After Or:la took to the 24 Kitchen Street stage last Thursday for an all-night-long set, our man Aiden Brady put it all down into words…
Even in the short time past our interview with Or:la she has continued to make waves in Liverpool and further afield. Two of her famed Meine Nacht parties have been thrown since Christmas, with DJ Seinfeld and Dekmantel’s Call Super joining them. In addition to the events, Orlagh Dooley and co-founder Jessica Beaumont have begun to release information about their new label Deep Sea Frequency, set to launch later this year.
‘Chopped and screwed multi-dimensional dancefloor and non dancefloor frequencies,’ is the tagline for Deep Sea Frequency. An all-night-long set is the perfect platform for an eclectic DJ such as Or:la to display their record collection and experiment with it. As an extension of this, 24 Kitchen Street is the ideal location for such a set. Intimate with a reputation for engaging audiences; in this environment a DJ showcasing their library can really see what does and doesn’t tickle a crowd.
To kick off with, Or:la kept the energy slow and the vibe upbeat, dropping old school disco grooves. Understandable for this sort of marathon set, Or:la began to ease the crowd in and captivate them as the room filled out. Behind the decks and on the walls at the side of the room projectors were playing visuals. Upon entering the venue there had been a minor but noticeable hiccup with the computer playing the visuals displaying an error message. This was quickly amended and the following visual display throughout the blacked out room was quite entrancing, with the only conceivable comparison being cell division; a single green/white circular shape on a black screen splitting and re-joining endlessly.
Bouts of disco were interjected with some slightly moodier house and tech house tracks such as Bas Ibellini’s ‘That’s Right’, serving as a teaser for things to come later in the night. Keeping the energy levels steady but moving through moods; the set took a turn from its disco beginnings and moved between nu-disco and afrobeat.
The room had nearly filled out around an hour and forty in and Or:la responded accordingly to the vibrant atmosphere, transitioning between afrobeat styles and smatterings of energetic electronic tracks. Plentiful in breaks and 303 acid synths, the crowd perked up nicely to these energy spikes, with whoops and cheers appreciatively heard above the system. Lost Scripts’ track ‘A.F.K.’, which featured on Boiler Room debuts, was dropped, a good example of the tribal and electronic styles being married up.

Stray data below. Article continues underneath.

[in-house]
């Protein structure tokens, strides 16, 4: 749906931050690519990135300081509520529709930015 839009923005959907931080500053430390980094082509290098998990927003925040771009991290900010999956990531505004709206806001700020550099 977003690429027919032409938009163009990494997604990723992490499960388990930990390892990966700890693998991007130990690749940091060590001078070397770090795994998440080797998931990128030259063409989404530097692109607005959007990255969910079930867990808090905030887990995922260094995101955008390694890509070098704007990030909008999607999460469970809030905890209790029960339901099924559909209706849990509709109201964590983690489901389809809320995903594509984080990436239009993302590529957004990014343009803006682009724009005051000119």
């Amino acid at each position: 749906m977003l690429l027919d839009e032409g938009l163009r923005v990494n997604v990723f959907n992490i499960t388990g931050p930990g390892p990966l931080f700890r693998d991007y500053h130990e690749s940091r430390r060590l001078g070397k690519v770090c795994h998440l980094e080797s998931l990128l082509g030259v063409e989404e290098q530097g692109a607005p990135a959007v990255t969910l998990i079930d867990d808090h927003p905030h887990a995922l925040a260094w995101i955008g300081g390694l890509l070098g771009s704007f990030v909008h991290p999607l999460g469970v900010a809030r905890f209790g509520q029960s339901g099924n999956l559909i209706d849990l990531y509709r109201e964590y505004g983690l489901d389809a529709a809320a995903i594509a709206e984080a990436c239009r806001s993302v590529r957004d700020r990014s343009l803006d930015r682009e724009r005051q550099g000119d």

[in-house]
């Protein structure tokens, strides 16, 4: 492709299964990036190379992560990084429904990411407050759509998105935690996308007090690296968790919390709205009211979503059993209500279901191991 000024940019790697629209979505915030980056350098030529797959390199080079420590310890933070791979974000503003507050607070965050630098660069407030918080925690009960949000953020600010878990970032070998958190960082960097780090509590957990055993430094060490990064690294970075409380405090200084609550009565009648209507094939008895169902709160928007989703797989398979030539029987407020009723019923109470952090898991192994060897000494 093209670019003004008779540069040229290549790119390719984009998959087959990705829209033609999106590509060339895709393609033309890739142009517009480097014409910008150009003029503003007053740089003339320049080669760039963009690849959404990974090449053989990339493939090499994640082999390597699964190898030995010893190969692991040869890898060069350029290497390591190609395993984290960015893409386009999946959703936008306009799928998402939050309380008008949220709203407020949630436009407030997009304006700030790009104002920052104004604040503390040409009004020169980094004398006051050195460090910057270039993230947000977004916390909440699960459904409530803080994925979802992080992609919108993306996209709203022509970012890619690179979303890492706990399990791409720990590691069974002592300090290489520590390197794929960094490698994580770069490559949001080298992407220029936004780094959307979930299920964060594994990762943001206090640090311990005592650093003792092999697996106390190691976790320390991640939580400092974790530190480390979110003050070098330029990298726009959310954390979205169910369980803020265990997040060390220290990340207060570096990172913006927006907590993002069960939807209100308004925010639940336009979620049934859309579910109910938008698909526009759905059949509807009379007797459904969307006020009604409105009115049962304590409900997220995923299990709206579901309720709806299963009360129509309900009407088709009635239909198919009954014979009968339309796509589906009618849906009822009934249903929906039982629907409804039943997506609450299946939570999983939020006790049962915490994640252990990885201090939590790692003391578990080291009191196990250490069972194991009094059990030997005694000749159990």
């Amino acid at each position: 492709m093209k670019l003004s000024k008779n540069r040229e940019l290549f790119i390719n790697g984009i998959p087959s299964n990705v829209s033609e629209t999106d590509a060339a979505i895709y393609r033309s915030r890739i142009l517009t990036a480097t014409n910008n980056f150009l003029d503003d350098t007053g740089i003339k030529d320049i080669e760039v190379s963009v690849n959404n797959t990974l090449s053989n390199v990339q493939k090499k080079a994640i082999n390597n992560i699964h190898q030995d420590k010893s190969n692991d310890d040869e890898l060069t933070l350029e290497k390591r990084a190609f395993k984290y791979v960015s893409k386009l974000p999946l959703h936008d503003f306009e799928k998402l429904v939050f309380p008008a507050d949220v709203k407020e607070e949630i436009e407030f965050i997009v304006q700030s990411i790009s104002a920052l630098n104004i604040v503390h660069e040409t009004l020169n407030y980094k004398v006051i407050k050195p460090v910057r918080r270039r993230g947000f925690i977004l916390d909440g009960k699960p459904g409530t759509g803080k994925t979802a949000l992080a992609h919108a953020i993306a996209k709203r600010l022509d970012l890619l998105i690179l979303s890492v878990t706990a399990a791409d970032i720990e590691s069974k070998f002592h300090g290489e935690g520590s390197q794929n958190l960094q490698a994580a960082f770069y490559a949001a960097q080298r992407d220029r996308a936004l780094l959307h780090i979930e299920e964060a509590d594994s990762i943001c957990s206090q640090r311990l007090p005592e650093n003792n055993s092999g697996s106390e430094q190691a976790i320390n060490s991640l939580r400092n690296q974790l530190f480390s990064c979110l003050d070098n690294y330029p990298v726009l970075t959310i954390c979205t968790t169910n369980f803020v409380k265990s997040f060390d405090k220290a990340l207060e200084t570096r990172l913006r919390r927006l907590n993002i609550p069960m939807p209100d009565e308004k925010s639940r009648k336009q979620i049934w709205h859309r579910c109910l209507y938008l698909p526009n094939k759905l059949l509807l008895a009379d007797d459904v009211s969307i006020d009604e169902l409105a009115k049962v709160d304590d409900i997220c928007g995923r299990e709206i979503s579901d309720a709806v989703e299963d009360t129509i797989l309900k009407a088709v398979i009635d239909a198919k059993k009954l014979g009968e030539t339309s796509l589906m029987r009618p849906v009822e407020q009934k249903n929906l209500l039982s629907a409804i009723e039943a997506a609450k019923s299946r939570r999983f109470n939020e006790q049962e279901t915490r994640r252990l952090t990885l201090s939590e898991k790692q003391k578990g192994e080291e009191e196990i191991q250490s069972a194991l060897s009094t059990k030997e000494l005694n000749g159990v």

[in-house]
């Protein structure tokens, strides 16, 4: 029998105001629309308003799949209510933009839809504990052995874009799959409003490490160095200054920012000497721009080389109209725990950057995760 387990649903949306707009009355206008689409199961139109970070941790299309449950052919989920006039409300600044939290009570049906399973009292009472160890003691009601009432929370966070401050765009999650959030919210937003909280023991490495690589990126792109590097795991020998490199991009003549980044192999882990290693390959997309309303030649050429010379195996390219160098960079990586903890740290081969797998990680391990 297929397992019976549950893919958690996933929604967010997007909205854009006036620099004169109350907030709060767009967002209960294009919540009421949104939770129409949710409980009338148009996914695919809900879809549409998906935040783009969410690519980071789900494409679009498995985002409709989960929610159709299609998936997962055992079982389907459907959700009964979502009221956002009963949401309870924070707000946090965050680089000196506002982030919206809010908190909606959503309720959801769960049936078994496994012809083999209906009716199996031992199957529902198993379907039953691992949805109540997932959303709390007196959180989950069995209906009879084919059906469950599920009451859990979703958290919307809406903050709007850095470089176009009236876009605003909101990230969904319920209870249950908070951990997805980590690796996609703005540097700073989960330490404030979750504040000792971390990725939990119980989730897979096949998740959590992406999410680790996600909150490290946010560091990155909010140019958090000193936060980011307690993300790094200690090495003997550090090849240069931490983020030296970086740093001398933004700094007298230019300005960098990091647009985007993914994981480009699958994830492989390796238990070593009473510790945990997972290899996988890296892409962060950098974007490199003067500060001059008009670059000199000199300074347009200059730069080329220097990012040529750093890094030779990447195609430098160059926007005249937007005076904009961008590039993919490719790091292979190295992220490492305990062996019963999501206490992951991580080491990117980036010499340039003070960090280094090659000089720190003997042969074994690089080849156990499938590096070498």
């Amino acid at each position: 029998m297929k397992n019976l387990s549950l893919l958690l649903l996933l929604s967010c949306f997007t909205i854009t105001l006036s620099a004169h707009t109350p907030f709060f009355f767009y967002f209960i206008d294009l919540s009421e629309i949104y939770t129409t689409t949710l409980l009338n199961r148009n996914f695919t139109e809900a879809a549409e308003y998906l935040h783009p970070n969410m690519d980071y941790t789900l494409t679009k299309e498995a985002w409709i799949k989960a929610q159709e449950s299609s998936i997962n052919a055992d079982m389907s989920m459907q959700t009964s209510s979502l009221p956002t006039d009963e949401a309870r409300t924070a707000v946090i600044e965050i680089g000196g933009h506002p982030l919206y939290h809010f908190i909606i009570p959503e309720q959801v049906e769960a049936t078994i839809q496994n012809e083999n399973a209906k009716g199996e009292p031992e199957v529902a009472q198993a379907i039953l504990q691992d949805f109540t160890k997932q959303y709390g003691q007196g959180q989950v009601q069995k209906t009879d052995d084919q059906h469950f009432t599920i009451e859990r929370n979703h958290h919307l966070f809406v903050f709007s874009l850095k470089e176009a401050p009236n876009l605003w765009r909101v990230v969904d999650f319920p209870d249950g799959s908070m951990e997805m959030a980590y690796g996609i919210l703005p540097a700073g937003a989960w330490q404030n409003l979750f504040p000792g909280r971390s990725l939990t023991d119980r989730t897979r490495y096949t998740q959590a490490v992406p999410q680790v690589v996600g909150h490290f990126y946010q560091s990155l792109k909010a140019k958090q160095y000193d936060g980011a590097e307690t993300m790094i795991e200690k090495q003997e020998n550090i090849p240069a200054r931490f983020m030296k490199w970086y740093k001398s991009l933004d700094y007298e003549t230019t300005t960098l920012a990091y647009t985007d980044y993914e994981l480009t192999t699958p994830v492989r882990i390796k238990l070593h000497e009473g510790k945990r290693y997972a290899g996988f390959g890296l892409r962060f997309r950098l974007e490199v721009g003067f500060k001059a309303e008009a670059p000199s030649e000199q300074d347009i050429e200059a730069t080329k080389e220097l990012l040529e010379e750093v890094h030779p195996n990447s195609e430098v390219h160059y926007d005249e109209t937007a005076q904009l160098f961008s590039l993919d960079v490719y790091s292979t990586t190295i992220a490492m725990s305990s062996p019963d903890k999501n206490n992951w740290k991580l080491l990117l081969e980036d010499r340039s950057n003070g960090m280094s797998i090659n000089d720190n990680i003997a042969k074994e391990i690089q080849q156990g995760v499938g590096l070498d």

With the venue packed out nicely by 12.30, the atmosphere was one of the best experienced at Kitchen Street. Overcapacity crowds often cause problems at sold out nights but the crew at Kitchen Street know exactly what their venue’s equipped for. There was plenty of space to boogie and everyone present was giving as good as they got, two essential features of a good night. As the night progressed Or:la took the attendees through their paces, introducing some darker deep house and techno as well as playing out a few tracks recognisable from her past sets such as Syclops’ ‘Where’s Jason’s K’ and Michael E’s ‘Teenage Hammer.’
Or:la proved her ability as a DJ who can build excitement over an extended period with moments of delirium. This darker and more dramatic period began to ease off, shifting into euphoric piano house. The payoff, in this case, was Bronski Beat’s ‘Smalltown Boy.’ Slipping in this 80’s synth pop classic delighted the audience. While a seamless 5 hours of club focused 4/4 is technically impressive, it’s those sort of curveball selections that keep a crowd on its toes.
Subsequently a return down the rabbit hole was in store. In the last hour or so, Or:la relentlessly blazed through heavyset techno, afrobeats and electro. Approaching 3am the crowd had barely dwindled at all, with the closing hour of a set this length an opportunity for the DJ to end on a high. Once the lights came on Or:la did no less, playing the acapella’s from two house classics and putting her own spin on them. Julie Mc Knight vocal cut from Kings Of Tomorrow’s ‘Finally’ and Loletta Holloway’s acapella from Final Cut’s ‘Take Me Away’ were received well by the reactive crowd.
By this stage many of the patrons had shuffled, or begun to, out the door. Not all were so subdued however, with the appetite of a few dancers yet to be satisfied. In response to the pleas, Or:la closed out to the Specials’ classic ska track ‘Ghost Town.’
If ever there was a time for Or:la to prove herself, it was now. Having seen her several times as the second name on the bill, Or:la has had the opportunity to play many different crowds and moods. It’s refreshing to see an artist with such a broad and diverse collection of music able to showcase that. To boot, there are few better venues than 24 Kitchen Street. Through a great few months of bookings via their Wonder Pot events, as well as Hot Plate and Sonic Youtha, they consistently attract an eager crowd that won’t relent until the music does. With two releases lined up on the Deep Sea Frequency label, one from Or:la herself in May and one from DJ Seinfeld later in 2017, we’re excited to see what the future has in store for Or:la.